Researchers at the Georgia Institute of Technology are using funding from the Advanced Research Projects Agency - Energy also known as ARPA-E to pursue two different, but related, approaches for removing carbon dioxide from the flue gases of coal-burning power plants.
Power plants produce approximately one-third of all carbon dioxide emitted in the United States each year. The researchers will attempt to use the unique high-density properties of hollow fibers to develop cost-effective techniques for removing large volumes of the greenhouse gas from the emissions.
In one project, awarded directly to Georgia Tech, researchers are developing hollow-fiber composite membranes that will use nanoporous metal-organic framework materials to separate carbon dioxide from the flue gases. In the other project, Georgia Tech researchers are assisting colleagues at Oak Ridge National Laboratory in developing hollow-fiber sorbents that will soak up carbon dioxide like a sponge then release it when heated.
Both will take advantage of the very high surface-to-volume properties of hollow fibers spun from polymers. For the membrane project, researchers envision providing a million square meters of membrane area within a moderately-sized building using the compact footprint allowed by the fibers.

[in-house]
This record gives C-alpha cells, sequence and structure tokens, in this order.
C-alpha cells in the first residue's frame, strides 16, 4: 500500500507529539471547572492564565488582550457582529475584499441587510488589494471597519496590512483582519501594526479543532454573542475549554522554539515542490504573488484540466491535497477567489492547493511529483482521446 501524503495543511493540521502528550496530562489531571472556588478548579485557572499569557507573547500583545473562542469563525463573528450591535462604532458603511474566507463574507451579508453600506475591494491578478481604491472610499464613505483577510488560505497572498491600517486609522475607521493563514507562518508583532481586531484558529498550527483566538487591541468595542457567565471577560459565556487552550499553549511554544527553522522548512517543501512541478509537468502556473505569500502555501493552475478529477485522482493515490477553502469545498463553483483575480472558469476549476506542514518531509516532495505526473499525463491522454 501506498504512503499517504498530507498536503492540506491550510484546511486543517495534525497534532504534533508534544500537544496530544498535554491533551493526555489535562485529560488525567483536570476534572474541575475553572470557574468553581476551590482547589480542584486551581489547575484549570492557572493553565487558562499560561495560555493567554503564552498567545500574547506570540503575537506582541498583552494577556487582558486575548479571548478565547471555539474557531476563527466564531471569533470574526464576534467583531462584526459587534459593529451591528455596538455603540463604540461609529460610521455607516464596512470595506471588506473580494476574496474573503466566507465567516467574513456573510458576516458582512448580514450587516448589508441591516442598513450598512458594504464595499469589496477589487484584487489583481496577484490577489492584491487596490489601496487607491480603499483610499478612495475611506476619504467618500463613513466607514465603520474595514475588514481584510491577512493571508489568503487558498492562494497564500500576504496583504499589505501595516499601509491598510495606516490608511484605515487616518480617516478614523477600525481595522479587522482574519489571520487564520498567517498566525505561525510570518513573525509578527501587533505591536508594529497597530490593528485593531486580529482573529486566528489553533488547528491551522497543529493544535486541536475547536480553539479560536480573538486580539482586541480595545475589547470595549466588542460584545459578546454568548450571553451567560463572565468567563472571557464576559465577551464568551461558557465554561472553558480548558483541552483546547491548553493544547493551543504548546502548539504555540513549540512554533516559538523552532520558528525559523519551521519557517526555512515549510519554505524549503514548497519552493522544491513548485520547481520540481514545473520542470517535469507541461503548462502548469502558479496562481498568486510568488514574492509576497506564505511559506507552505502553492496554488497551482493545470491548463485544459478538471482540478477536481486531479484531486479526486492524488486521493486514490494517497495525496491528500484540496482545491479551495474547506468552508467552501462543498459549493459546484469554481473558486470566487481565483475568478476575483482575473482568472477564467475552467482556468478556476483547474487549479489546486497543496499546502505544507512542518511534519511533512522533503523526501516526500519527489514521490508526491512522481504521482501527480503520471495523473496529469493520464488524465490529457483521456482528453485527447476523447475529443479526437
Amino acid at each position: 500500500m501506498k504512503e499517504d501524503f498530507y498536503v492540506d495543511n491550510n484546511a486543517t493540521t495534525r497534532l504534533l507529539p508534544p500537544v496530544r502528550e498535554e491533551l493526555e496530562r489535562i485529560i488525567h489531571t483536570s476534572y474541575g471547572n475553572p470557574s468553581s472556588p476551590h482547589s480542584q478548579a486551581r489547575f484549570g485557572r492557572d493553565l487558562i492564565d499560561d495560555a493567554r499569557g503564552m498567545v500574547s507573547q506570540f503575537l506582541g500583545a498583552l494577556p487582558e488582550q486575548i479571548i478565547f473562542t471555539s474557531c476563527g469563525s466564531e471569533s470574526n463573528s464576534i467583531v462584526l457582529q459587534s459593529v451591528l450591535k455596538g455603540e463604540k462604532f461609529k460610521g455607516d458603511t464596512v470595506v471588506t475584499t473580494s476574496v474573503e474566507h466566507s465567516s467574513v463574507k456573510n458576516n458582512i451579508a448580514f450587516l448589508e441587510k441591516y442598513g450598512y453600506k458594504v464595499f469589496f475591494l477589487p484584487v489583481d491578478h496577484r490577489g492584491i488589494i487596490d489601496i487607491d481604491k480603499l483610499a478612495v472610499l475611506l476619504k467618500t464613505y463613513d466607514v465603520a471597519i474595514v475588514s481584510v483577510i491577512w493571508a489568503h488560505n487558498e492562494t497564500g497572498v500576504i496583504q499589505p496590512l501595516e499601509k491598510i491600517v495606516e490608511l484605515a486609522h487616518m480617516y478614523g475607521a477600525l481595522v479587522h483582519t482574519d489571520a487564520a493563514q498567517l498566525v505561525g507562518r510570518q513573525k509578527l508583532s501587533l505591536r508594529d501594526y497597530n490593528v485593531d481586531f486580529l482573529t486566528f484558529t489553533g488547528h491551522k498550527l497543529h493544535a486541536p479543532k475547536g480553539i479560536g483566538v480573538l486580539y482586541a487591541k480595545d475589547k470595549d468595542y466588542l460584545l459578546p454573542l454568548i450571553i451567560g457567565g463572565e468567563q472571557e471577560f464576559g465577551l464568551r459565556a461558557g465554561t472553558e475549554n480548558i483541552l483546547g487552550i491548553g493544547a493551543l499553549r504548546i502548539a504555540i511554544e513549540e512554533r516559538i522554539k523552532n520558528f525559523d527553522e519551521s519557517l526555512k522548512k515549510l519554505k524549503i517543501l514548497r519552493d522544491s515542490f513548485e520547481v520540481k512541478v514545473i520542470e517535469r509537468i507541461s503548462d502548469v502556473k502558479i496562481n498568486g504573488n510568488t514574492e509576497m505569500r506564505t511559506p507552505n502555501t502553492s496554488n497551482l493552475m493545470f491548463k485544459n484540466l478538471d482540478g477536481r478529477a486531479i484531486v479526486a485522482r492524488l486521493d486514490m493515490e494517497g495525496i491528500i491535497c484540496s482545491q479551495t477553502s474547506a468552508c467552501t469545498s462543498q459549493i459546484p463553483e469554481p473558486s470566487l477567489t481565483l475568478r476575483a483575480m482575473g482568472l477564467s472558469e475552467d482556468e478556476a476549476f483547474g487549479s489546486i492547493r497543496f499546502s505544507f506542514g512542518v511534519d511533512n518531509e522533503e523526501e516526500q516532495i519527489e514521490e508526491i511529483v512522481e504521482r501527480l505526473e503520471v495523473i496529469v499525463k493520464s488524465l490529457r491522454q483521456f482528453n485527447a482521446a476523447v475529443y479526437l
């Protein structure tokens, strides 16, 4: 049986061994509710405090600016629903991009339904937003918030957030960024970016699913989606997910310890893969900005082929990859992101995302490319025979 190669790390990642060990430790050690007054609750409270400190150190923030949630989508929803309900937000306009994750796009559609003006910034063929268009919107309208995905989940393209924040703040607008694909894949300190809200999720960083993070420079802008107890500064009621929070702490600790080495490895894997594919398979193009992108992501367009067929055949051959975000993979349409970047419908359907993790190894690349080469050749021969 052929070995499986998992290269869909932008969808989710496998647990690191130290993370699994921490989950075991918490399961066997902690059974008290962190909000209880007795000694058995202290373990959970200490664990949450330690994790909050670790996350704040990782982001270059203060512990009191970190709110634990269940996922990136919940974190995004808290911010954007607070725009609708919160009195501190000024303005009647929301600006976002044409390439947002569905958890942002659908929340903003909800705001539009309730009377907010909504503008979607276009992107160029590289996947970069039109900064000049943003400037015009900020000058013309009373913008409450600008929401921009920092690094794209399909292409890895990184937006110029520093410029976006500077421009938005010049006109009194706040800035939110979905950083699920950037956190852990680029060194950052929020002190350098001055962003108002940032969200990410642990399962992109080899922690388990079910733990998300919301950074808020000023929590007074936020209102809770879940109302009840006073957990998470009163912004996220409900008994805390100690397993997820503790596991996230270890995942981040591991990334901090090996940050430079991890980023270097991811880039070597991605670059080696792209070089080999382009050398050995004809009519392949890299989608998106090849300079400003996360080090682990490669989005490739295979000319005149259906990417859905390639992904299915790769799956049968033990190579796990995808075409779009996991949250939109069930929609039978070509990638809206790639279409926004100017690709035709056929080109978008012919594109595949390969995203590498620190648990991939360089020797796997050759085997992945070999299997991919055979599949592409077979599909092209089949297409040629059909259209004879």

"The challenge with this is to have a technology that not only physically works, but that can be built on a large scale and operated inexpensively," said David Sholl, who leads the membrane project as a professor in the Georgia Tech School of Chemical and Biomolecular Engineering. "If we are successful, this technology could have a very significant impact on trying to reduce carbon emissions from the combustion of coal."
Capturing carbon dioxide emissions at power plants makes sense because the emissions are concentrated there, Sholl says. But current technology, which involves bubbling stack gases through an aqueous solution and then
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Georgia Institute of Technology Research News